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Public Radio's Environmental News Magazine (follow us on Google News)

Audio Postcard: Sounds of São Paulo, Brazil

Air Date: Week of

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The buildings seem to flow endlessly out to the horizon in the heart of São Paolo. (Photo: Savannah Christiansen)
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A pair of macaws rest from singing in São Paulo, Brazil. (Photo: Diego Torres Silvestre, Flickr, CC BY 2.0)
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A busy Avenida Paulista in downtown São Paulo, Brazil. (Photo: Diego Torres Silvestre, Flickr, CC BY 2.0)
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Murals in São Paulo, Brazil are not hard to find. (Photo: Savannah Christiansen)
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The grassy fields of Ibirapuera Park are mixed with wide lanes of concrete, which attract many skateboarders to the park. (Photo: Andreia Reis, Flickr, CC BY 2.0)
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Fields outside São Paulo, Brazil in a town called Tietê where coffee grows in abundance. (Photo: Savannah Christiansen)

São Paulo, Brazil is a sprawling megalopolis that supports a variety of life, from the urban to the tropical. Living on Earth’s Savannah Christiansen brought back this audio postcard from Latin America’s largest city.

Transcript

CHRISTIANSEN: Hey Steve so before we go, I recently took a trip to Brazil and I brought back an audio postcard I’d like to share.

CURWOOD: Oh? Where did you go?

CHRISTIANSEN: I was in São Paulo, which is this amazing tropical megalopolis on the southern side of the country. It’s Latin America’s largest city, and has buildings flowing out to the horizon as far as you can see. And I was also struck by the wonderful mix of life going on.

CURWOOD: Sounds good!

CHRISTIANSEN: Here, why don’t you take a listen.

[SOUNDS OF BIRDSONG]

CHRISTIANSEN: It may be a sprawling and industrial city, but wherever you are in São Paulo, Brazil, you can’t escape the sound of birds. In this density, each building echoes with the sound of their calls.

[SOUNDS OF BIRDCALLS]

CHRISTIANSEN: Then there is the rain, a daily occurrence here in the summer. While the Paulistanos enjoy walking the wide streets and vendors display their goods around the city’s most famous avenue, Avenida Paulista, everyone is ready to dash for refuge when the rain starts.

[SOUNDS OF RAIN, TRAFFIC, CROWD CHATTER]

CHRISTIANSEN: Standing here, with the rain pouring down, it’s hard to believe that this city, in the world’s most water-rich country, is threatened by drought.

[SOUNDS OF RAINFALL]


A mural tribute by Eduardo Kobra to Brazilian architect Oscar Niemeyer hangs above Avenida Paulista. (Photo: Savannah Christiansen)

CHRISTIANSEN: But as a visitor, I was struck by the easy connections between the city’s architecture and the presence of nature. As they say here, it’s as if the buildings were trees, and the people ants. Everything in this ecosystem moves together in a loud hum, each structure vibrating with a blend of tropical and urban noise. It’s remarkably noticeable at the daily markets, or feiras, where locals haggle over fish, meat and an abundance of fruit.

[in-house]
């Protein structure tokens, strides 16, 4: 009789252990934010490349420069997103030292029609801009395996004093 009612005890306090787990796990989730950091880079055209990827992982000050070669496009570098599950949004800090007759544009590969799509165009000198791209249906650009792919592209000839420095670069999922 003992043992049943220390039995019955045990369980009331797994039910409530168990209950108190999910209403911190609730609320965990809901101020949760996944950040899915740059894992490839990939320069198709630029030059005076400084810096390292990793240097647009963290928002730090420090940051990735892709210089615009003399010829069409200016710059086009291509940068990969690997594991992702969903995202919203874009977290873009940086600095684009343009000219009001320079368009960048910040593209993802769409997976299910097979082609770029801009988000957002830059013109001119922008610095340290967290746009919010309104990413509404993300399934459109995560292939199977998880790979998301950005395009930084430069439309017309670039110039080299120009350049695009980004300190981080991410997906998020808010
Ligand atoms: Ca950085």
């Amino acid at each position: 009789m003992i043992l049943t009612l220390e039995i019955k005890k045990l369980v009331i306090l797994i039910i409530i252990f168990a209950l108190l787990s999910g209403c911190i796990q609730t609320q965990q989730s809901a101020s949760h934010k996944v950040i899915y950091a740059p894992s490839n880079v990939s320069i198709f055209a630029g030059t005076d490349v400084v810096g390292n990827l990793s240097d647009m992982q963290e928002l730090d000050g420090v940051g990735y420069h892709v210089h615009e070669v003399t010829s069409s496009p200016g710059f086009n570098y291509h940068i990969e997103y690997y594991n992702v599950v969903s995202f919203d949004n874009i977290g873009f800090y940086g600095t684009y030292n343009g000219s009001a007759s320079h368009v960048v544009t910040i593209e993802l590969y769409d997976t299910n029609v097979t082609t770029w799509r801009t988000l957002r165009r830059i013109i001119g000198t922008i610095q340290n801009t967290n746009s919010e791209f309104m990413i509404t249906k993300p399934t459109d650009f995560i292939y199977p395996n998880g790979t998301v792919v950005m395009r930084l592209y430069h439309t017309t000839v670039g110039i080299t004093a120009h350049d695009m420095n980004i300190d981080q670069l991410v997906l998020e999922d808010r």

[SOUNDS OF CHATTER AT A MARKET]

PERSON 1: Opa tudo bom?

PERSON 2: Tudo bem?

PERSON 1: Tudo certo

PERSON 2: E aí

PERSON 1: Ae mano,

PERSON 2: Beleza

PERSON 1: Opa tranquilo

VENDORS: Laranja!

CHRISTIANSEN: When the rain breaks, it’s an easy walk to Ibirapuera Park, a small splash of green among the endless buildings for the city’s 13 million inhabitants. But the space is actually quite massive, one of the largest urban parks in Latin America, dotted with 70s-era architecture by Oscar Niemeyer and with kids whizzing by on skateboards and rollerblades.

[SOUNDS OF CHILDREN, BICYCLES, SKATEBOARDS]

CHRISTIANSEN: The wide, grassy fields are inviting for parents to kick a soccer ball around with their children and for kids to gather and play in large groups.

[KIDS SHOUTING]

CHRISTIANSEN: Back in the city, there are many coffee shops along the avenidas -- and since many Brazilians drink a cafezinho, or a small espresso, after each meal, the cafes are busy throughout the day.

[SOUNDS OF A COFFEE SHOP, CUPS CLINKING]

PERSON 1: Um café? Moço, um café com açúcar favor? Obrigado.

PERSON 2: Eu queria um espresso com leite. Não, pra mim um café só com espuma por favor.]

[SOUNDS OF RUNNING WATER, CICADAS BUZZING]

CHRISTIANSEN: Coffee seems to flow just as much as the water does. Brazil remains the world’s largest coffee producer even though it’s been almost a couple hundred years since it was first planted in the Americas. In fact, it was coffee farms that spurred São Paulo’s growth in the first place. Following the Tietê river all the way out from the city to the countryside, you can still see some of those earliest farms out in the hills. Not so far from the last lines of urban sprawl, the cicadas become so loud, they drown out almost everything else.

[CICADAS BUZZING]

CHRISTIANSEN: But every once in a while their buzzing is pierced by the calls of a bird flying over endless green hills of coffee and corn.

[BIRD CALLING]

CHRISTIANSEN: Here, the soundscape of open nature echoes just as loud as its urban counterpart.

 

Links

More on São Paulo Macaws

Ibirapuera Park Website

 

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